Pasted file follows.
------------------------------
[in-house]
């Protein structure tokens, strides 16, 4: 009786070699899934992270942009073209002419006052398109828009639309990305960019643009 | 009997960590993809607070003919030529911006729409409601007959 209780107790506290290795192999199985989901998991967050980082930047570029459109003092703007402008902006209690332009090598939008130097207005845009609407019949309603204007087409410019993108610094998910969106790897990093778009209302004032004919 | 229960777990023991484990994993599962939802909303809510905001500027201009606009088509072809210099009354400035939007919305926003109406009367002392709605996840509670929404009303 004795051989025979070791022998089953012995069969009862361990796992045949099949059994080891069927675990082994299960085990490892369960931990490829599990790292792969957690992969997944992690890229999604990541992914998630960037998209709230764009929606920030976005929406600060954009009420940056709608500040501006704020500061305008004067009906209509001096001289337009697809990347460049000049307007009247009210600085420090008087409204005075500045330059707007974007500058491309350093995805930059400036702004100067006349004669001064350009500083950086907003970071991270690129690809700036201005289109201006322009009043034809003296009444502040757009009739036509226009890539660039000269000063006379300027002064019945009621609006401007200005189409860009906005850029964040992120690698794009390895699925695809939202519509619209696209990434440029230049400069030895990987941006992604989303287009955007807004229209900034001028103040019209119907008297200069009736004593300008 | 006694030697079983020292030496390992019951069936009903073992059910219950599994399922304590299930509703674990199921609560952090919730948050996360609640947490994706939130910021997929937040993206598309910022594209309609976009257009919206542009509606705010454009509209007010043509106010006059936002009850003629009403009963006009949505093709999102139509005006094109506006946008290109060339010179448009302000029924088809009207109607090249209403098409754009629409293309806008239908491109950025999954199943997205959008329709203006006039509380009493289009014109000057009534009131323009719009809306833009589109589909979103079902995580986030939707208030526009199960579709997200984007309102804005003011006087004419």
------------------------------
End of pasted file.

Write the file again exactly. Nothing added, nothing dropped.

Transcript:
[in-house]
């Protein structure tokens, strides 16, 4: 009786070699899934992270942009073209002419006052398109828009639309990305960019643009 | 009997960590993809607070003919030529911006729409409601007959 209780107790506290290795192999199985989901998991967050980082930047570029459109003092703007402008902006209690332009090598939008130097207005845009609407019949309603204007087409410019993108610094998910969106790897990093778009209302004032004919 | 229960777990023991484990994993599962939802909303809510905001500027201009606009088509072809210099009354400035939007919305926003109406009367002392709605996840509670929404009303 004795051989025979070791022998089953012995069969009862361990796992045949099949059994080891069927675990082994299960085990490892369960931990490829599990790292792969957690992969997944992690890229999604990541992914998630960037998209709230764009929606920030976005929406600060954009009420940056709608500040501006704020500061305008004067009906209509001096001289337009697809990347460049000049307007009247009210600085420090008087409204005075500045330059707007974007500058491309350093995805930059400036702004100067006349004669001064350009500083950086907003970071991270690129690809700036201005289109201006322009009043034809003296009444502040757009009739036509226009890539660039000269000063006379300027002064019945009621609006401007200005189409860009906005850029964040992120690698794009390895699925695809939202519509619209696209990434440029230049400069030895990987941006992604989303287009955007807004229209900034001028103040019209119907008297200069009736004593300008 | 006694030697079983020292030496390992019951069936009903073992059910219950599994399922304590299930509703674990199921609560952090919730948050996360609640947490994706939130910021997929937040993206598309910022594209309609976009257009919206542009509606705010454009509209007010043509106010006059936002009850003629009403009963006009949505093709999102139509005006094109506006946008290109060339010179448009302000029924088809009207109607090249209403098409754009629409293309806008239908491109950025999954199943997205959008329709203006006039509380009493289009014109000057009534009131323009719009809306833009589109589909979103079902995580986030939707208030526009199960579709997200984007309102804005003011006087004419």